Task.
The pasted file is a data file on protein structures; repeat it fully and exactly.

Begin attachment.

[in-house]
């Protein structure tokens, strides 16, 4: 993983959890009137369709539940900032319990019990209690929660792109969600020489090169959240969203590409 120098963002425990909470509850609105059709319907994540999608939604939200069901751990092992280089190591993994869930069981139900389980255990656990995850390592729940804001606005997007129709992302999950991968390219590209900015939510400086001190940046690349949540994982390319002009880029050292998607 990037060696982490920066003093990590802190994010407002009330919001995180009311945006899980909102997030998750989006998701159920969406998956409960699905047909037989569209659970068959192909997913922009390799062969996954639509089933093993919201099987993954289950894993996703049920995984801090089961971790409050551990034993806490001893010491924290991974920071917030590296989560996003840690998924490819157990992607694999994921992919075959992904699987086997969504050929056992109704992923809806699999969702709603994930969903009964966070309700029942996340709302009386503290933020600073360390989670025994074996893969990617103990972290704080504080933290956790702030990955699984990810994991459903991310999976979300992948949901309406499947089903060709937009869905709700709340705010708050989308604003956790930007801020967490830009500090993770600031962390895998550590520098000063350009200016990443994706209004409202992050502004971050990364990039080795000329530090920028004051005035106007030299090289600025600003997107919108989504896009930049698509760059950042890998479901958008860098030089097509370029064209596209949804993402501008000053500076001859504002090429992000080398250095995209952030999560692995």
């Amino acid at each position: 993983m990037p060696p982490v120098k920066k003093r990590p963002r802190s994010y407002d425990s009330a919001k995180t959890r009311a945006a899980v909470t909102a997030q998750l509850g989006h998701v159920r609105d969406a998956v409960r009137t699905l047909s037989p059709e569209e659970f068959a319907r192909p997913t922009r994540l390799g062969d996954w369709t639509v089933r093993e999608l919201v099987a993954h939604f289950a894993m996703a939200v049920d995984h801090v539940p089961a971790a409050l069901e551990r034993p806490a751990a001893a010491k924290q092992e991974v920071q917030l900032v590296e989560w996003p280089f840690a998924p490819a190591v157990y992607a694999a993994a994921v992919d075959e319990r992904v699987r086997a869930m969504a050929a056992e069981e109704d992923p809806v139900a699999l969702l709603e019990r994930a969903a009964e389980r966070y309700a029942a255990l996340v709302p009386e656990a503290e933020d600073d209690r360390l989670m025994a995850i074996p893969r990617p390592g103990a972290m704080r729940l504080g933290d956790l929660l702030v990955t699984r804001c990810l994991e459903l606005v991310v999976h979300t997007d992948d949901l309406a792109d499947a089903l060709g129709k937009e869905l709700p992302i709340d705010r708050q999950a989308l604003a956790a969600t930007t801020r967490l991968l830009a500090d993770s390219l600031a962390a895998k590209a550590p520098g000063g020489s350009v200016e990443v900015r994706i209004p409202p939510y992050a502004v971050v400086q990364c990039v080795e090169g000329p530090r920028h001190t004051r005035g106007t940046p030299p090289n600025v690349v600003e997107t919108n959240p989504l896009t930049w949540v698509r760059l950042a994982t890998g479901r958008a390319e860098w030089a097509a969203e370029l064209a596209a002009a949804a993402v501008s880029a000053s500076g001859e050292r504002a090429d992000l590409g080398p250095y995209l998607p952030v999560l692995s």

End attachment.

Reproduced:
[in-house]
């Protein structure tokens, strides 16, 4: 993983959890009137369709539940900032319990019990209690929660792109969600020489090169959240969203590409 120098963002425990909470509850609105059709319907994540999608939604939200069901751990092992280089190591993994869930069981139900389980255990656990995850390592729940804001606005997007129709992302999950991968390219590209900015939510400086001190940046690349949540994982390319002009880029050292998607 990037060696982490920066003093990590802190994010407002009330919001995180009311945006899980909102997030998750989006998701159920969406998956409960699905047909037989569209659970068959192909997913922009390799062969996954639509089933093993919201099987993954289950894993996703049920995984801090089961971790409050551990034993806490001893010491924290991974920071917030590296989560996003840690998924490819157990992607694999994921992919075959992904699987086997969504050929056992109704992923809806699999969702709603994930969903009964966070309700029942996340709302009386503290933020600073360390989670025994074996893969990617103990972290704080504080933290956790702030990955699984990810994991459903991310999976979300992948949901309406499947089903060709937009869905709700709340705010708050989308604003956790930007801020967490830009500090993770600031962390895998550590520098000063350009200016990443994706209004409202992050502004971050990364990039080795000329530090920028004051005035106007030299090289600025600003997107919108989504896009930049698509760059950042890998479901958008860098030089097509370029064209596209949804993402501008000053500076001859504002090429992000080398250095995209952030999560692995």
């Amino acid at each position: 993983m990037p060696p982490v120098k920066k003093r990590p963002r802190s994010y407002d425990s009330a919001k995180t959890r009311a945006a899980v909470t909102a997030q998750l509850g989006h998701v159920r609105d969406a998956v409960r009137t699905l047909s037989p059709e569209e659970f068959a319907r192909p997913t922009r994540l390799g062969d996954w369709t639509v089933r093993e999608l919201v099987a993954h939604f289950a894993m996703a939200v049920d995984h801090v539940p089961a971790a409050l069901e551990r034993p806490a751990a001893a010491k924290q092992e991974v920071q917030l900032v590296e989560w996003p280089f840690a998924p490819a190591v157990y992607a694999a993994a994921v992919d075959e319990r992904v699987r086997a869930m969504a050929a056992e069981e109704d992923p809806v139900a699999l969702l709603e019990r994930a969903a009964e389980r966070y309700a029942a255990l996340v709302p009386e656990a503290e933020d600073d209690r360390l989670m025994a995850i074996p893969r990617p390592g103990a972290m704080r729940l504080g933290d956790l929660l702030v990955t699984r804001c990810l994991e459903l606005v991310v999976h979300t997007d992948d949901l309406a792109d499947a089903l060709g129709k937009e869905l709700p992302i709340d705010r708050q999950a989308l604003a956790a969600t930007t801020r967490l991968l830009a500090d993770s390219l600031a962390a895998k590209a550590p520098g000063g020489s350009v200016e990443v900015r994706i209004p409202p939510y992050a502004v971050v400086q990364c990039v080795e090169g000329p530090r920028h001190t004051r005035g106007t940046p030299p090289n600025v690349v600003e997107t919108n959240p989504l896009t930049w949540v698509r760059l950042a994982t890998g479901r958008a390319e860098w030089a097509a969203e370029l064209a596209a002009a949804a993402v501008s880029a000053s500076g001859e050292r504002a090429d992000l590409g080398p250095y995209l998607p952030v999560l692995s």